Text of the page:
AT&T reaffirmed on Friday that it will unlock up to five of each of its customers’ mobile devices so long as they meet certain conditions.
AT&T’s Vice President of Federal Regulatory, John Marsh, outlined the company’s unlocking policy in a blog post that comes during a time of heated debate over the legality of unlocking.
“As we make clear on our website, if we have the unlock code or can reasonably get it from the manufacturer, AT&T currently will unlock a device for any customer whose account has been active for at least sixty days; whose account is in good standing and has no unpaid balance; and who has fulfilled his or her service agreement commitment,” Marsh writes. “If the conditions are met we will unlock up to five devices per account per year. We will not unlock devices that have been reported lost or stolen.”
Marsh said that the company will “be happy to” give SIM cards to customers with unlocked and AT&T-compatible devices to get them connected to the network. He introduced a new webpage where iPhone users can submit unlock requests online. Customers can also call AT&T or visit a store for these requests.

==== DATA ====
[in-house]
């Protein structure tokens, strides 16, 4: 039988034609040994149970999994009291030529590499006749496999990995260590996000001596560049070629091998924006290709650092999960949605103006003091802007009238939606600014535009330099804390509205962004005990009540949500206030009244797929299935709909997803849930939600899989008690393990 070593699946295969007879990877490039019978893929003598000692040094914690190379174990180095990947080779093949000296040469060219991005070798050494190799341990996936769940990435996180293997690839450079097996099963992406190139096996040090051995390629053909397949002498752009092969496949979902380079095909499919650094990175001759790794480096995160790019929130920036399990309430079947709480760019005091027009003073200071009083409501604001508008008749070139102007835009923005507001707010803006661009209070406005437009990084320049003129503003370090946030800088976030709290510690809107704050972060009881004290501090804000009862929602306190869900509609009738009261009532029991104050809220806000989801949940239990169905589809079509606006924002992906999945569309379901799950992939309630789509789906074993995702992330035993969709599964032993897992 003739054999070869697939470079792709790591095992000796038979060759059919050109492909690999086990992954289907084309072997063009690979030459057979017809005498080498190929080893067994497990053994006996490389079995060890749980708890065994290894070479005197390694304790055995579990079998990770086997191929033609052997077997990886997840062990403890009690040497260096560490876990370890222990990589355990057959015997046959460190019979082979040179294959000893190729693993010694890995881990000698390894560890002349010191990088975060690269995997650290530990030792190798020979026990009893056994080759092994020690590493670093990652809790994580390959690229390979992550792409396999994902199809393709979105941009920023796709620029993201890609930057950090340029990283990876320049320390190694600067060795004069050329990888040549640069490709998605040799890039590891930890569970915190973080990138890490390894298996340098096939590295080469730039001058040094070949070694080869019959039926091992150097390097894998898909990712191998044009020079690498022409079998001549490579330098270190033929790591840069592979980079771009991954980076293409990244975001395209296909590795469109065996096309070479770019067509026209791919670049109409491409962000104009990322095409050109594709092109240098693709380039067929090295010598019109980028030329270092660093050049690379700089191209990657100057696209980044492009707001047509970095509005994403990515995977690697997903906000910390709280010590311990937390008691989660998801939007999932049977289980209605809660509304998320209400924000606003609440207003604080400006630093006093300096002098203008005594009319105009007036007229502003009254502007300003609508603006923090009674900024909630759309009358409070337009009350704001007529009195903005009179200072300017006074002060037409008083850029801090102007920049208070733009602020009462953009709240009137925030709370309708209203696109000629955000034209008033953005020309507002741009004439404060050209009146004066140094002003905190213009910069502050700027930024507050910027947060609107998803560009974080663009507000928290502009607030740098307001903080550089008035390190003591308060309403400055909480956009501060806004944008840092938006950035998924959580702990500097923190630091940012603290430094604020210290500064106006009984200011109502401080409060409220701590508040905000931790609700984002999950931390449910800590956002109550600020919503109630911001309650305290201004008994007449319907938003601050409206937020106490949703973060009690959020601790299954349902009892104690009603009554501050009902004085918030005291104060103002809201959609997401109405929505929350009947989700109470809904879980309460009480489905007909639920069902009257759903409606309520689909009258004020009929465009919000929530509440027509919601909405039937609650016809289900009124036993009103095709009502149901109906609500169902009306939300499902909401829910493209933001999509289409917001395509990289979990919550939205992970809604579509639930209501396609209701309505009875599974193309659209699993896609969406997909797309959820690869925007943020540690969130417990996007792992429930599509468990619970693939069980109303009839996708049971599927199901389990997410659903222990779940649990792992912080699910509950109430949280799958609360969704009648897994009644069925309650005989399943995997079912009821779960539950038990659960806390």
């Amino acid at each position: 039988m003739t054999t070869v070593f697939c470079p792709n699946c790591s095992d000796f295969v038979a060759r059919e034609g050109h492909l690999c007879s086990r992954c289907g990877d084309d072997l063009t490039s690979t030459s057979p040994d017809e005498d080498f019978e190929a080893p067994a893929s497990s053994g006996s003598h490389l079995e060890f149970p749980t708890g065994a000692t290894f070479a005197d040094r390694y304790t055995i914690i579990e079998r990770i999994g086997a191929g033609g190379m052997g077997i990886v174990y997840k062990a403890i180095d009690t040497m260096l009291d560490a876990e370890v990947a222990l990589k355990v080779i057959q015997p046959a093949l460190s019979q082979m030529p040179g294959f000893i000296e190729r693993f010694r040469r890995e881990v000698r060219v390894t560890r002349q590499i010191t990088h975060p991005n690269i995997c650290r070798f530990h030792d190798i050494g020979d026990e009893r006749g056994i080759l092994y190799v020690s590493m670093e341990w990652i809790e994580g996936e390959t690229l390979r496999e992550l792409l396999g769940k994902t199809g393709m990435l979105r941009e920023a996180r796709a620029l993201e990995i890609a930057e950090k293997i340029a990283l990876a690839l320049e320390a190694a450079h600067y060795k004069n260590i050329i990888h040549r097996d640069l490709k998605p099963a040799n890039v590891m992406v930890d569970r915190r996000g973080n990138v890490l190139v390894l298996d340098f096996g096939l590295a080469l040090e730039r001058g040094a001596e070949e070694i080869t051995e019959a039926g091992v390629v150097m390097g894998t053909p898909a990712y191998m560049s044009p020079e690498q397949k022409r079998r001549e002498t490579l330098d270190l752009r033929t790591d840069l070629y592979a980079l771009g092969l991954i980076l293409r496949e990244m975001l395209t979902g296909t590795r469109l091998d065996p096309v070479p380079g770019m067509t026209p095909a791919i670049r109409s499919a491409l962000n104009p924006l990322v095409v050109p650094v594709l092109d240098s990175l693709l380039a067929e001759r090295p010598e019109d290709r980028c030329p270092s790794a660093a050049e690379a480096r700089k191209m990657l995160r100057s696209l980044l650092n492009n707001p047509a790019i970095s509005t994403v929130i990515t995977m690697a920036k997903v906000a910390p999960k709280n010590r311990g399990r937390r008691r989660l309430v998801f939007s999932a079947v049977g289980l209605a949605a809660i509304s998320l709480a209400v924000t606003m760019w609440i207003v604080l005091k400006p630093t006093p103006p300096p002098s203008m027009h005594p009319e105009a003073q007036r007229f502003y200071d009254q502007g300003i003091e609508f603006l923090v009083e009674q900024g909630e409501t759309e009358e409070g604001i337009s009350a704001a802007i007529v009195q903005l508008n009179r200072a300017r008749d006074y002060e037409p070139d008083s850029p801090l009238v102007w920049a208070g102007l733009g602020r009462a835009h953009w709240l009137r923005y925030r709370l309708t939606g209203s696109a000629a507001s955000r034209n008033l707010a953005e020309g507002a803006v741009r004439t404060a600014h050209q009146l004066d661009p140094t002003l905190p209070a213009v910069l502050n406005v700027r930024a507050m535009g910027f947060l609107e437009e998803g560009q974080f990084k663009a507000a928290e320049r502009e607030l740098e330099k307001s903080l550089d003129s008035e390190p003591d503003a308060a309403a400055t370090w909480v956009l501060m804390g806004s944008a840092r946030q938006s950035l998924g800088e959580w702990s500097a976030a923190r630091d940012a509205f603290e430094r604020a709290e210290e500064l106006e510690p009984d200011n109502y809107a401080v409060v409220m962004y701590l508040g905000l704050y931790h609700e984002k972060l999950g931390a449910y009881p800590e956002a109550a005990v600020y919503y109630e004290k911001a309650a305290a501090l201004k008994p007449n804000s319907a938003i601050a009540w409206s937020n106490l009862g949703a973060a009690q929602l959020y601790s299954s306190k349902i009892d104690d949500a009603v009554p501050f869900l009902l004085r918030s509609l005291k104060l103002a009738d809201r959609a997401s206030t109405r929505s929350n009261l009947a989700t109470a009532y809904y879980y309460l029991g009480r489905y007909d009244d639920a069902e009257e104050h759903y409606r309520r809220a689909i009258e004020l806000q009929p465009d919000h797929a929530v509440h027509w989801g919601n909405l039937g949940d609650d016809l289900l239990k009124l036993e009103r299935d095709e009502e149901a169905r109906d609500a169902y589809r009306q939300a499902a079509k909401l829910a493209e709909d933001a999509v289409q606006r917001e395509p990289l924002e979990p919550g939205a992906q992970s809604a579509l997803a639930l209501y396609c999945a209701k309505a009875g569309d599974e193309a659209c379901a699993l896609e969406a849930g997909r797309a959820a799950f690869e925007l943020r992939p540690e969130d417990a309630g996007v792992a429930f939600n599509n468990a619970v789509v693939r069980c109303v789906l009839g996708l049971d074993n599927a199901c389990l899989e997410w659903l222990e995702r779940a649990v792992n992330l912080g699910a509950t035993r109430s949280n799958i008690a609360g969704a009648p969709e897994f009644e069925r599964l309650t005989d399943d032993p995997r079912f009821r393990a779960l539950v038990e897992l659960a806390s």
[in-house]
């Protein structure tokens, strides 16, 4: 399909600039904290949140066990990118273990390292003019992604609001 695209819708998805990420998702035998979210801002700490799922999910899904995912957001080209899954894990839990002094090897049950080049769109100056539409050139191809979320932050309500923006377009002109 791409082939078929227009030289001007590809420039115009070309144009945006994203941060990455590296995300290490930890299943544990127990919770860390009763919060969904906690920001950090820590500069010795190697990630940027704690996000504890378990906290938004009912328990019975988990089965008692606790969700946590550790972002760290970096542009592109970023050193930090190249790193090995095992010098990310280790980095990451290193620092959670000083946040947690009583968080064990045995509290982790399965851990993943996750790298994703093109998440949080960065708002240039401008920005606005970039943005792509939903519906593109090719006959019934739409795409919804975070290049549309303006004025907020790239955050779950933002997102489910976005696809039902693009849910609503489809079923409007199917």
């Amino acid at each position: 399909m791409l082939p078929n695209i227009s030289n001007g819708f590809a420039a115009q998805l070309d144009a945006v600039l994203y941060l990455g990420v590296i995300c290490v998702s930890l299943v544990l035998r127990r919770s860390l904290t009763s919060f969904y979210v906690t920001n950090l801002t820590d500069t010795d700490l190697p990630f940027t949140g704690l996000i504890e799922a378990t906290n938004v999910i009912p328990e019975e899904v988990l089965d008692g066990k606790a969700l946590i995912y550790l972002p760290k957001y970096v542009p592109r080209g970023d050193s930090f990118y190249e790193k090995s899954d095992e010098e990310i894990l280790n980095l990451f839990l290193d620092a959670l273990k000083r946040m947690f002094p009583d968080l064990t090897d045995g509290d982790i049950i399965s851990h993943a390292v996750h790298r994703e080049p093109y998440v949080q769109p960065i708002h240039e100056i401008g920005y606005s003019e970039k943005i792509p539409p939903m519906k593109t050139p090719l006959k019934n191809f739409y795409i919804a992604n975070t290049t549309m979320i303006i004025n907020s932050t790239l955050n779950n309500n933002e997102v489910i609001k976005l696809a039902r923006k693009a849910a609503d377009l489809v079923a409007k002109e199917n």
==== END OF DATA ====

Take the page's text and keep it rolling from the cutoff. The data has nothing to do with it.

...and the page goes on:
Unlocking a device allows it to be used on a wireless carrier other than the one it was intended for. In January, it became illegal to do so without carrier permission under the Digital Millennium Copyright Act (DMCA) when the Librarian of Congress chose not to include it as an exemption to that law.
Technology activists began rallying against the decision immediately, and the fruits of their labors are just beginning to appear. The White House and FCC Chariman said Monday that they are pro-unlocking provided the user’s contract has expired or they have paid an early termination fee, and several bills have been introduced in Congress to re-legalize the practice.